What is the Jobs to Be Done Framework

I recently have become interested in the Jobs-to-be-done framework outlined in The Innovator’s Solution by Clayton Christensen. To start to apply it at Atalasoft, I wrote this blog about how an SDK’s job might be understood and described the framework this way:

Briefly, you look at a product as the job it was hired to do, rather than its category, features, benefits, who bought it, etc. Christensen makes the argument that jobs are enduring over time (as products and customer segments change).

and concluded:

Applying this insight gives SDK makers a way to target features, not at just the job the SDK does for their developer customer, and not just at what their application does, but also at the job that the end-user is trying to do.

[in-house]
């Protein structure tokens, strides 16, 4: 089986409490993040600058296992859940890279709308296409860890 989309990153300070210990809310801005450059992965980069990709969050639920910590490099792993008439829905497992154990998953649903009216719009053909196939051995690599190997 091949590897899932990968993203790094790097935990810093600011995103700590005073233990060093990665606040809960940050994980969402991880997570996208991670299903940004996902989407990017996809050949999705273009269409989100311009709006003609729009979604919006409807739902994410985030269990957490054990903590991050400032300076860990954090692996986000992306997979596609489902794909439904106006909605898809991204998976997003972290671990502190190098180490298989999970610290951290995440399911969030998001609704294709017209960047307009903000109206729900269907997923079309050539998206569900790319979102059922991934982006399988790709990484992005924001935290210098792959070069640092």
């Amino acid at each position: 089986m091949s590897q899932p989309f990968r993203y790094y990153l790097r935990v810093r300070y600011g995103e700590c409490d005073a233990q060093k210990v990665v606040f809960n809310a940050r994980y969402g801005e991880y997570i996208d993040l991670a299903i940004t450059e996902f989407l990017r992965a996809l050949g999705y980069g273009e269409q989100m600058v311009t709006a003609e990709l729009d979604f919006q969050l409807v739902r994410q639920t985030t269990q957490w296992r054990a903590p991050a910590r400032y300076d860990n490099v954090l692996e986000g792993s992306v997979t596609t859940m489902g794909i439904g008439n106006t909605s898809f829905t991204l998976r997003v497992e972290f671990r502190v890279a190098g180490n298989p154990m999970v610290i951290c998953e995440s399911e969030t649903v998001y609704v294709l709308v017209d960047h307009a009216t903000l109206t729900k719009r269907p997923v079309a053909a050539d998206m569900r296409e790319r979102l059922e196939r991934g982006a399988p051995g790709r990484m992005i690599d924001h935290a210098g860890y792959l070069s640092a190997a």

Today, I was sent a quora link where the JTBD framework is being discussed. I’m looking for JTBD tactics, so I loved this part from Chris Spiek:

If we were doing jobs research around the Starbucks offering, it would start with something like: “tell me about the moment when you first considered going to Starbucks. Where were you? What were you doing? Who were you with? What time of day was it?” The interview would move through the decision making process (what else did they consider?), the consuming process (being at Starbucks), and the end with “looking back” and understanding their concept of value (what it did for them) upon reflection.

By conducting a number of these interviews, you can begin to see “jobs” emerge.

To see an example of jobs being discovered and filled with Social Media sites, read Whitney Johnson’s What Job Does Social Media Do?

If you hire social media, especially to promote your business, you will likely have your own reasons, but ask yourself the question, “What problem am I trying to solve?” This will likely get you to the functional element. To peer into your emotional and social why, also ask “what progress am I trying to make?”

These are all great starting points to getting to know JTBD — I will be posting much more on this to help myself learn more about it.